For anyone who loves dogs, and who wants to get actively involved with them, this would be a wonderful way to visit the remote AMC Maine Lodges. The dog teams move a lot faster than most folks on cross-country skis, which meant the guests traveling by dogsled had time to explore around the camp each day on snowshoes.
While I was talking with Polly and Kevin one evening at the dinner table (good conversation with interesting people is one of the highlights of any AMC stay), they mentioned that they did ski/dogsled trips to traditional tent camps they maintain on Umbagog Lake (pronounced umBAYgog) near Errol, New Hampshire. I immediately signed up for a long weekend adventure in late February when Marilyn was stuck in a work seminar.
The trip begins at Polly and Kevin’s Mahoosuc Lodge in Newry, Maine (near Sunday River), where 9 of us (3 guides, 6 client/adventurers) gathered to meet each other, hear Kevin’s stories of the history of dog teams in North America and Mahoosuc’s line of dogs in particular. We spent the night in a comfortable bunkhouse, ate a hearty breakfast, then went out to meet all the dogs (wonderfully eager, enthusiastic, friendly beasts!) and get them loaded into the truck.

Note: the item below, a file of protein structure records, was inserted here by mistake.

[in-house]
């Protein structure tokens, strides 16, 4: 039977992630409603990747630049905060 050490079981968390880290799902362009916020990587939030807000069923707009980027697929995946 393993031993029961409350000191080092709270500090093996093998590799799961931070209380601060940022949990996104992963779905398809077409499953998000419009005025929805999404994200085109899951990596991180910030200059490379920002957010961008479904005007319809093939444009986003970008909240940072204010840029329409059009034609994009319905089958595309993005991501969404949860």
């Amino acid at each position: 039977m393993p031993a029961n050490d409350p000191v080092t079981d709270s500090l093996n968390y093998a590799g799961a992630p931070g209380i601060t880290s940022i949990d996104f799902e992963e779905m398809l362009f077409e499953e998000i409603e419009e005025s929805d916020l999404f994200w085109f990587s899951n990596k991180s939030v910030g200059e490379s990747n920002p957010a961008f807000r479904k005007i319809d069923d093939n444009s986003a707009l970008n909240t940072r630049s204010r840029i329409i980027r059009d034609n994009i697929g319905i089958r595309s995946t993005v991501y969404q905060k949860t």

We had 3 dog teams and sleds. Kevin always drove the lead team. The clients took turns mushing and skiing. Several had never been on cross-country skis before–this really is an ideal entry-level adventure. Mahoosuc provides excellent ski equipment with wide waxless wooden touring skis mounted with Berwin backcountry ski bindings (which can be used with super-warm Pac or “Mouse” boots). No cold feet on these trips! The trek to the camp was between 4 and 5 miles, flat, packed by snowmobiles and dog teams, and perfect for learning the basics of kick-and-glide skiing.
The 4 skiers left immediately while the others hitched up dog teams and packed sleds with food and supplies. We skiers carried light packs (one pulled a small sled) and skied through a heavy snowstorm. Still, the trip took under three hours with a stop for lunch on the trail. Even though the dog teams started much later than we did (it takes time to hook up a dog team), they beat us to camp. Dogs move fast once they are moving.
With the snowstorm, we didn’t really get to see any views until the next morning. Then, the sun came out in skies as blue as only winter skies can be and the view over the empty lake was breathtaking.